Scientists believe that Southeast Asia’s rare blue coral snake, dubbed the “killer of killers,” might hold the key to developing powerful painkillers for humans.
According to new findings published in Toxin, researchers at University of Queensland and several other institutions revealed that the venom these long-glanded snakes secrete targets receptors that are important to pain in humans. By studying the blue coral snake’s venom, scientists hope to create a synthetic version and adopt certain properties from the poison as a method to treat pain.
“The venom targets our sodium channels, which are central to our transmission of pain,” said researcher Dr. Bryan Fry from the University of Queensland. “We could potentially turn this into something that could help relieve pain, and which might work better on us.”
These mesmerizing blue snakes with neon red heads and tails are considered to be the most dangerous snakes in the world. In fact, they are so lethal that they prey on young king cobras and other poisonous predators.
“Most snakes have slow-acting venom that works like a powerful sedative. You get sleepy, slow, before you die,” said Dr. Fry. “This snake’s venom, however, works almost immediately because it usually preys on very dangerous animals that need to be quickly killed before they can retaliate. It’s the killer of killers.”
Unlike other venomous snakes, the blue coral snake’s poison causes all the nerves in its prey’s body to turn on all at once, which forces the animal to enter a frozen state, known as spastic paralysis. Essentially, the venom prevents nerves from turning off their sodium channels, and the nerves go into overdrive.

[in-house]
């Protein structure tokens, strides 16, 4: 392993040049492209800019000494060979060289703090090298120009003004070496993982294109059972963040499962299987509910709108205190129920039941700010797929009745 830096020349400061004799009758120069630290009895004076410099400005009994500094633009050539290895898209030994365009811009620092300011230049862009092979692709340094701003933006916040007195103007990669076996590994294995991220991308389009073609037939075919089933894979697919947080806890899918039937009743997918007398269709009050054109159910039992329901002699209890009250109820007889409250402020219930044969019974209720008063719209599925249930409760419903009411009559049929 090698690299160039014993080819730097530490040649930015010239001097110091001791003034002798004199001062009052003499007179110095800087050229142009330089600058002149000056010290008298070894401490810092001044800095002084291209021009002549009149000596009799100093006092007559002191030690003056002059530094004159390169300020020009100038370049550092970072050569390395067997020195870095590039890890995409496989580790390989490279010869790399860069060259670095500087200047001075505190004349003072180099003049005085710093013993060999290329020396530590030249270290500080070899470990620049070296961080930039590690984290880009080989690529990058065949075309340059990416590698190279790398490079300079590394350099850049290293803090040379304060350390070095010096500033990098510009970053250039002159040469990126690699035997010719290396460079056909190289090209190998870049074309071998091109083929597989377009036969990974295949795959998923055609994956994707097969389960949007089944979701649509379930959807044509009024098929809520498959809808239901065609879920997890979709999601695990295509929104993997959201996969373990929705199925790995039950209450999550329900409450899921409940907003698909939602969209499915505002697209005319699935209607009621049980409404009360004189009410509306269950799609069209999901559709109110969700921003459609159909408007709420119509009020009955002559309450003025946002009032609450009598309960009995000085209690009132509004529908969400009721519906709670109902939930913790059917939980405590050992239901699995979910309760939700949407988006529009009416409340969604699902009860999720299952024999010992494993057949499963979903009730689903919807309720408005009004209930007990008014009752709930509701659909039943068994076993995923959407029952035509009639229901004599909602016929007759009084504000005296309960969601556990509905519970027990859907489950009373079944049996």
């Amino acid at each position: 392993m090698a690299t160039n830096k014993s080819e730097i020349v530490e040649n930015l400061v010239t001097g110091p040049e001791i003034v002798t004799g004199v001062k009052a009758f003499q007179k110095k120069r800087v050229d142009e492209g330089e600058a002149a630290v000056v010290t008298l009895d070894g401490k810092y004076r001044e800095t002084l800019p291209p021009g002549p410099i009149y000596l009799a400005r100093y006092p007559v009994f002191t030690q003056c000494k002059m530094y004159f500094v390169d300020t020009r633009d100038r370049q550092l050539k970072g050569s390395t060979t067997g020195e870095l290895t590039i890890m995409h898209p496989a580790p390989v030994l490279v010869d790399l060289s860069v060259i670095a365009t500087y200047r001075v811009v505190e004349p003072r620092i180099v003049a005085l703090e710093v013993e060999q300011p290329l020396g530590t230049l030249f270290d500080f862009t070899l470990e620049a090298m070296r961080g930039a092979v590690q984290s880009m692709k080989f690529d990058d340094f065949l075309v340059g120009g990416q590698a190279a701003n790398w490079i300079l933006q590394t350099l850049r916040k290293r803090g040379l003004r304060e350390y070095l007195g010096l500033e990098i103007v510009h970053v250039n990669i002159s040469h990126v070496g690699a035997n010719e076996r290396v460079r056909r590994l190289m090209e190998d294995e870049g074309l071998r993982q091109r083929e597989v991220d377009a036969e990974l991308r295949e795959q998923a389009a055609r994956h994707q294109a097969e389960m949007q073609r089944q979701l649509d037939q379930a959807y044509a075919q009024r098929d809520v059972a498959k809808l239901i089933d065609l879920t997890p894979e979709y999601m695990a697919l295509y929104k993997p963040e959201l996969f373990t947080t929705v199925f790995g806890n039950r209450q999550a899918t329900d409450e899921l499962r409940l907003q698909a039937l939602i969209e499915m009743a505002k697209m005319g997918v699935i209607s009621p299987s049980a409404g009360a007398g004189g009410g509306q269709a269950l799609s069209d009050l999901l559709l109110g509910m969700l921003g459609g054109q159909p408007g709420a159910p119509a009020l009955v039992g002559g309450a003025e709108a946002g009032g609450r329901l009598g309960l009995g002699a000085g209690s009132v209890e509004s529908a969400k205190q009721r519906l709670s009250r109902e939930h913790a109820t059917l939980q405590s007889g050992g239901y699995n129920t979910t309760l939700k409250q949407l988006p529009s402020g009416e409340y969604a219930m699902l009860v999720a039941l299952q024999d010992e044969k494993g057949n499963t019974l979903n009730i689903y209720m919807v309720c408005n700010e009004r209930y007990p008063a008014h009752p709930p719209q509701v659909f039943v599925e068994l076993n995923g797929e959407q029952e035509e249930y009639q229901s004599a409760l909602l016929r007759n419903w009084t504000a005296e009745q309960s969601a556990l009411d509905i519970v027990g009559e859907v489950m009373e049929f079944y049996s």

The blue coral snake’s venom is an evolutionary marvel. The venom is produced and stored in the snake’s exceptionally long glands, which extends for about one quarter of its body length.
“It’s got freaky venom glands, the longest of any in the word, but it’s so beautiful,” Dr. Fry said.
This is also the first time scientists have seen this kind of venom in a snake before, let alone any other vertebrate species. Some animals, like scorpions and spiders, have similar venom, but never another snake until the blue coral. However, since the blue coral snake is a vertebrate, it’s evolutionarily closer to humans and therefore its venom could potentially be more useful in developing medicine.
Unfortunately, the blue coral snake is extremely rare and about 80 percent of its natural habitat has been destroyed, due to construction and palm plantation in Southeast Asia.
“We’re trying to see if there are any relatives of the long-glanded blue coral snake that would possess any different properties,” said Dr. Fry. “Some people say the only good snake is a dead snake but we’re trying to do the opposite here.”
Danielle Tarasiuk is a multimedia journalist based in Los Angeles. Her work has been published on AllDay.com, Yahoo! Sports, KCET, and NPR-affiliate stations KPCC and KCRW. She’s a proud Sarah Lawrence College and USC Annenberg alumn.